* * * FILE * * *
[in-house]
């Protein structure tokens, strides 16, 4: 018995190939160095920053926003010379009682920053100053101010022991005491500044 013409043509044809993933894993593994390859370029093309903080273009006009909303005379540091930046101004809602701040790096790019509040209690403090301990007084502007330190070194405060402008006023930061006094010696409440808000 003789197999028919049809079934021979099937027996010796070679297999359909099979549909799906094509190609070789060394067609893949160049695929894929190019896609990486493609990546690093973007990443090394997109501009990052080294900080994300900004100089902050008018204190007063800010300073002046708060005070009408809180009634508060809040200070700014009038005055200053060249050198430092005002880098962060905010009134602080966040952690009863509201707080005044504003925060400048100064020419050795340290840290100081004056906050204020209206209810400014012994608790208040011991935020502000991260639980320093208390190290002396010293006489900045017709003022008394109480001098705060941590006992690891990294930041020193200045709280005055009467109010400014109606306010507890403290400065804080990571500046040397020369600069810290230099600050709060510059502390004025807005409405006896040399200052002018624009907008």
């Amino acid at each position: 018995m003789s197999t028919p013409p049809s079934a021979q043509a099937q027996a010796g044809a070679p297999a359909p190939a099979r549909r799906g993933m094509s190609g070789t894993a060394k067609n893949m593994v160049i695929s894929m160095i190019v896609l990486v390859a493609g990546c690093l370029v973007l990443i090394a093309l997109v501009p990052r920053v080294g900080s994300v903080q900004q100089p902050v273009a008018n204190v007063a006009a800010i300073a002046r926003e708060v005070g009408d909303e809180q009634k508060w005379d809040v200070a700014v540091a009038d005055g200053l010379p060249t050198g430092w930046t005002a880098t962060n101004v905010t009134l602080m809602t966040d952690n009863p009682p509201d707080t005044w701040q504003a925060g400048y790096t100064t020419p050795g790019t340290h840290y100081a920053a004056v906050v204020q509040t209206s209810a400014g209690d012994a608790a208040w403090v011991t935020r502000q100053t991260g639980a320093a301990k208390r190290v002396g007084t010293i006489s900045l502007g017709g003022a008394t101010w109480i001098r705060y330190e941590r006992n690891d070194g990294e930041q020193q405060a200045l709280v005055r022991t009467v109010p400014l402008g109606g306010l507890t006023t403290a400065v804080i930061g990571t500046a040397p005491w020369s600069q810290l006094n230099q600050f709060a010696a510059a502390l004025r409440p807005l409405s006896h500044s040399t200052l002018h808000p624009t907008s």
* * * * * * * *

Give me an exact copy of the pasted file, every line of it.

[in-house]
């Protein structure tokens, strides 16, 4: 018995190939160095920053926003010379009682920053100053101010022991005491500044 013409043509044809993933894993593994390859370029093309903080273009006009909303005379540091930046101004809602701040790096790019509040209690403090301990007084502007330190070194405060402008006023930061006094010696409440808000 003789197999028919049809079934021979099937027996010796070679297999359909099979549909799906094509190609070789060394067609893949160049695929894929190019896609990486493609990546690093973007990443090394997109501009990052080294900080994300900004100089902050008018204190007063800010300073002046708060005070009408809180009634508060809040200070700014009038005055200053060249050198430092005002880098962060905010009134602080966040952690009863509201707080005044504003925060400048100064020419050795340290840290100081004056906050204020209206209810400014012994608790208040011991935020502000991260639980320093208390190290002396010293006489900045017709003022008394109480001098705060941590006992690891990294930041020193200045709280005055009467109010400014109606306010507890403290400065804080990571500046040397020369600069810290230099600050709060510059502390004025807005409405006896040399200052002018624009907008």
């Amino acid at each position: 018995m003789s197999t028919p013409p049809s079934a021979q043509a099937q027996a010796g044809a070679p297999a359909p190939a099979r549909r799906g993933m094509s190609g070789t894993a060394k067609n893949m593994v160049i695929s894929m160095i190019v896609l990486v390859a493609g990546c690093l370029v973007l990443i090394a093309l997109v501009p990052r920053v080294g900080s994300v903080q900004q100089p902050v273009a008018n204190v007063a006009a800010i300073a002046r926003e708060v005070g009408d909303e809180q009634k508060w005379d809040v200070a700014v540091a009038d005055g200053l010379p060249t050198g430092w930046t005002a880098t962060n101004v905010t009134l602080m809602t966040d952690n009863p009682p509201d707080t005044w701040q504003a925060g400048y790096t100064t020419p050795g790019t340290h840290y100081a920053a004056v906050v204020q509040t209206s209810a400014g209690d012994a608790a208040w403090v011991t935020r502000q100053t991260g639980a320093a301990k208390r190290v002396g007084t010293i006489s900045l502007g017709g003022a008394t101010w109480i001098r705060y330190e941590r006992n690891d070194g990294e930041q020193q405060a200045l709280v005055r022991t009467v109010p400014l402008g109606g306010l507890t006023t403290a400065v804080i930061g990571t500046a040397p005491w020369s600069q810290l006094n230099q600050f709060a010696a510059a502390l004025r409440p807005l409405s006896h500044s040399t200052l002018h808000p624009t907008s």